Lane County Affordable Housing Strategic Plan

Lane County Public Health (LCPH) partnered with Eugene’s Planning and Development Department (PDD) and the Oregon Public Health Institute (OPHI) to assess the direct and indirect impacts of the Affordable Housing Strategic Plan on the health of children and youth (age 0-17). The housing plan was one of two strategic plans included in the Eugene-Springfield 2010 Consolidated Plan. The HIA provided health impact information to guide the Eugene-Springfield 2015 Consolidated Plan; as a result, public health professionals are now serving on two committees for the 2015 Consolidated Plan update.

Traffic Speed on South Third St. (Hwy 99W), South Corvallis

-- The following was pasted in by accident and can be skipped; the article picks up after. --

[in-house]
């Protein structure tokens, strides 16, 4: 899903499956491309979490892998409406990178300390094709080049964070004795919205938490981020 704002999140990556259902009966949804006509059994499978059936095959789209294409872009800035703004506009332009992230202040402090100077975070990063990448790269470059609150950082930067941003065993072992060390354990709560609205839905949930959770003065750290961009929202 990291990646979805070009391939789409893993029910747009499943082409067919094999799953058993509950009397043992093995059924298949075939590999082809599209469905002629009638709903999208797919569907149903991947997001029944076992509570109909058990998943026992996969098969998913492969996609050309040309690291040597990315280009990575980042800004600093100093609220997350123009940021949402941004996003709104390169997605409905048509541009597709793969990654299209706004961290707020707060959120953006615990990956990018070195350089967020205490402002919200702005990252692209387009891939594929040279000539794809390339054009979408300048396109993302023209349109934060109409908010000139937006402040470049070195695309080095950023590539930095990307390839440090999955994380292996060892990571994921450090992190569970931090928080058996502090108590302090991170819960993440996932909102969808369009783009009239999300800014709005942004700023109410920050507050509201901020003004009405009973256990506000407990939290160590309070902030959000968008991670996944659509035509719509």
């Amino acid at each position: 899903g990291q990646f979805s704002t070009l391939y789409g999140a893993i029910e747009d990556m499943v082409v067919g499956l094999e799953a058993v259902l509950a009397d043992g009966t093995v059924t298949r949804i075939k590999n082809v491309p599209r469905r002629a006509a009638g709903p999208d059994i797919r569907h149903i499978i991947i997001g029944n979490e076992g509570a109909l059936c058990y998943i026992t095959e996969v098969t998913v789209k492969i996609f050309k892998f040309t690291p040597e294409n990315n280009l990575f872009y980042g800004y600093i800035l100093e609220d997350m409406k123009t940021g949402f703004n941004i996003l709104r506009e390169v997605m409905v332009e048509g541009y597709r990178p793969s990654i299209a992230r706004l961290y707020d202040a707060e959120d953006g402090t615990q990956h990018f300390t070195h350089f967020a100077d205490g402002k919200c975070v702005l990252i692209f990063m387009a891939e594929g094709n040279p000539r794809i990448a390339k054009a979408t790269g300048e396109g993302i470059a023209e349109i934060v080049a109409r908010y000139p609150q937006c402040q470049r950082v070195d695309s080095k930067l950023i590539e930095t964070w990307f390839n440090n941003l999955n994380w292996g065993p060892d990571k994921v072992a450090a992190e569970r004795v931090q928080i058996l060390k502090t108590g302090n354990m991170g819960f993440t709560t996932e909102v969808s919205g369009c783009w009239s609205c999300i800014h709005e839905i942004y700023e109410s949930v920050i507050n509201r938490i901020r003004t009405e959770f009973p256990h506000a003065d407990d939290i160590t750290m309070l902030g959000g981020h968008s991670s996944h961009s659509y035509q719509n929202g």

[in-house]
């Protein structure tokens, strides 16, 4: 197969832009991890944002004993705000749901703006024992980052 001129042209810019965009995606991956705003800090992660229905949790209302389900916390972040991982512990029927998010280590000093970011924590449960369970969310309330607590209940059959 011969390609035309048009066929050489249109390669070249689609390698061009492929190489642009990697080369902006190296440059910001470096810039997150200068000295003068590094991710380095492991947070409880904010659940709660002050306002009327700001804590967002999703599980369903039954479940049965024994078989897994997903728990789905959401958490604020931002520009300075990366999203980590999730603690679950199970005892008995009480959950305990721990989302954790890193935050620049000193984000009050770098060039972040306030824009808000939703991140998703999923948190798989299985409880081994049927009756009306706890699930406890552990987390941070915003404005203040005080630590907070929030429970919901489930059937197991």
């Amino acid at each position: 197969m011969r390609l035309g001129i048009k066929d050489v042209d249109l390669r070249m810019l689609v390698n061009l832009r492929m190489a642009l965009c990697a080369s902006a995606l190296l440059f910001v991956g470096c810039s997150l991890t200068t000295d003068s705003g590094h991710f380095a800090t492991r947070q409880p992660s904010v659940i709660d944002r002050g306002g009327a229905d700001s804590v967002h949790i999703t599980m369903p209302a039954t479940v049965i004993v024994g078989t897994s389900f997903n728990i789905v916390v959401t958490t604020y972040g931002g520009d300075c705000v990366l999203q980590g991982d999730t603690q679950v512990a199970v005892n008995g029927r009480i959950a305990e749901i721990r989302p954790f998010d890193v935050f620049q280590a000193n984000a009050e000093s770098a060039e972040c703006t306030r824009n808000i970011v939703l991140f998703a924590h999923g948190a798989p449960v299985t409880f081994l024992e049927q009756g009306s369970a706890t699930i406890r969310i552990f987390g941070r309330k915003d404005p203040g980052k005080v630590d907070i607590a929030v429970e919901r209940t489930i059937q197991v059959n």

This HIA, conducted by Benton County Health Services, examined the potential health and safety impacts of lowering the speed limit from 35 to 25 mph on a one-mile stretch of S. Third Street (Hwy 99W) in south Corvallis. The City of Corvallis requested that Oregon Department of Transportation (ODOT), who sets speed limits for state-operated roads, conduct a speed study of this segment of Hwy 99W. The goal of the HIA was to provide complementary information on the impact of traffic speed on health outcomes and health equity (e.g., active transportation, traffic safety, social networks, and access to goods and services) that are not currently factored into the ODOT process for determining speed limits. Based on community input and analysis of these additional health and safety factors, the HIA recommended lowering the speed limit to 25 miles per hour and improving road and sidewalk conditions. After completing the speed study, ODOT decided to leave the speed limit on Hwy 99W through south Corvallis unchanged. Even though the HIA did not result in lowering the speed limit, the process provided Benton County Health Services the opportunity to build HIA capacity among new public health workers, strengthen existing relationships, and develop new relationships with local and state agencies.